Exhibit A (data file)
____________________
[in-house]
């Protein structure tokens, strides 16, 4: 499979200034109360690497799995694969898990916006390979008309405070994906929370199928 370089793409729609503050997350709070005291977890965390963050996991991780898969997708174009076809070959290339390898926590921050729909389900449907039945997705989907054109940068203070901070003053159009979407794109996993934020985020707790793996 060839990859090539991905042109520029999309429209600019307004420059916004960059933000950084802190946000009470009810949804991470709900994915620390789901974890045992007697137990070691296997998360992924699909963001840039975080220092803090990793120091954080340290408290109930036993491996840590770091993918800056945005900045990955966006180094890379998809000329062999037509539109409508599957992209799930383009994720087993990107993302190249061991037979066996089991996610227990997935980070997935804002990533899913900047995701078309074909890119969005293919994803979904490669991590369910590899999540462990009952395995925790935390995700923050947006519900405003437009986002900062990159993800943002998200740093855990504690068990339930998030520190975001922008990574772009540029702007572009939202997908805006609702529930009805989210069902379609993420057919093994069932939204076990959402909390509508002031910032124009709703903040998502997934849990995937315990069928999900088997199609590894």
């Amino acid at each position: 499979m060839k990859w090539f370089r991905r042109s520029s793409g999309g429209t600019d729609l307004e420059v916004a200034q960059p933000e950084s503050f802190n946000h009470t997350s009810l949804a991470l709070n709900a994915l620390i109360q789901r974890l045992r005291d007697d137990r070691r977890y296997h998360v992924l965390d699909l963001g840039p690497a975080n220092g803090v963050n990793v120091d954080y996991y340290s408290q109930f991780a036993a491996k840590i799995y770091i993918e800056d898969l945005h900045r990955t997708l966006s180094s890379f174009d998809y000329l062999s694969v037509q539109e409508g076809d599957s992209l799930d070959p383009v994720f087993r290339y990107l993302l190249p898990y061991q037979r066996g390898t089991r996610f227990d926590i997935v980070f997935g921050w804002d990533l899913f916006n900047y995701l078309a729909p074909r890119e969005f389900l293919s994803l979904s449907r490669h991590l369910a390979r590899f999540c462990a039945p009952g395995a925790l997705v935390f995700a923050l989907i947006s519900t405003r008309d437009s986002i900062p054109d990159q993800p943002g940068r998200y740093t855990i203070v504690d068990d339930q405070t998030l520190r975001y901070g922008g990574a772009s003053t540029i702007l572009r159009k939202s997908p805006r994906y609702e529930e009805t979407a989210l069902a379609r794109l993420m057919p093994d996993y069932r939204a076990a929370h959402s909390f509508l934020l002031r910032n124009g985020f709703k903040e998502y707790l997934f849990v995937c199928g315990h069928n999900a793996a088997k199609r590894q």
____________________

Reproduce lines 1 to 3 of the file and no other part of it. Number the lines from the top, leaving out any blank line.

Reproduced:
[in-house]
């Protein structure tokens, strides 16, 4: 499979200034109360690497799995694969898990916006390979008309405070994906929370199928 370089793409729609503050997350709070005291977890965390963050996991991780898969997708174009076809070959290339390898926590921050729909389900449907039945997705989907054109940068203070901070003053159009979407794109996993934020985020707790793996 060839990859090539991905042109520029999309429209600019307004420059916004960059933000950084802190946000009470009810949804991470709900994915620390789901974890045992007697137990070691296997998360992924699909963001840039975080220092803090990793120091954080340290408290109930036993491996840590770091993918800056945005900045990955966006180094890379998809000329062999037509539109409508599957992209799930383009994720087993990107993302190249061991037979066996089991996610227990997935980070997935804002990533899913900047995701078309074909890119969005293919994803979904490669991590369910590899999540462990009952395995925790935390995700923050947006519900405003437009986002900062990159993800943002998200740093855990504690068990339930998030520190975001922008990574772009540029702007572009939202997908805006609702529930009805989210069902379609993420057919093994069932939204076990959402909390509508002031910032124009709703903040998502997934849990995937315990069928999900088997199609590894």
């Amino acid at each position: 499979m060839k990859w090539f370089r991905r042109s520029s793409g999309g429209t600019d729609l307004e420059v916004a200034q960059p933000e950084s503050f802190n946000h009470t997350s009810l949804a991470l709070n709900a994915l620390i109360q789901r974890l045992r005291d007697d137990r070691r977890y296997h998360v992924l965390d699909l963001g840039p690497a975080n220092g803090v963050n990793v120091d954080y996991y340290s408290q109930f991780a036993a491996k840590i799995y770091i993918e800056d898969l945005h900045r990955t997708l966006s180094s890379f174009d998809y000329l062999s694969v037509q539109e409508g076809d599957s992209l799930d070959p383009v994720f087993r290339y990107l993302l190249p898990y061991q037979r066996g390898t089991r996610f227990d926590i997935v980070f997935g921050w804002d990533l899913f916006n900047y995701l078309a729909p074909r890119e969005f389900l293919s994803l979904s449907r490669h991590l369910a390979r590899f999540c462990a039945p009952g395995a925790l997705v935390f995700a923050l989907i947006s519900t405003r008309d437009s986002i900062p054109d990159q993800p943002g940068r998200y740093t855990i203070v504690d068990d339930q405070t998030l520190r975001y901070g922008g990574a772009s003053t540029i702007l572009r159009k939202s997908p805006r994906y609702e529930e009805t979407a989210l069902a379609r794109l993420m057919p093994d996993y069932r939204a076990a929370h959402s909390f509508l934020l002031r910032n124009g985020f709703k903040e998502y707790l997934f849990v995937c199928g315990h069928n999900a793996a088997k199609r590894q």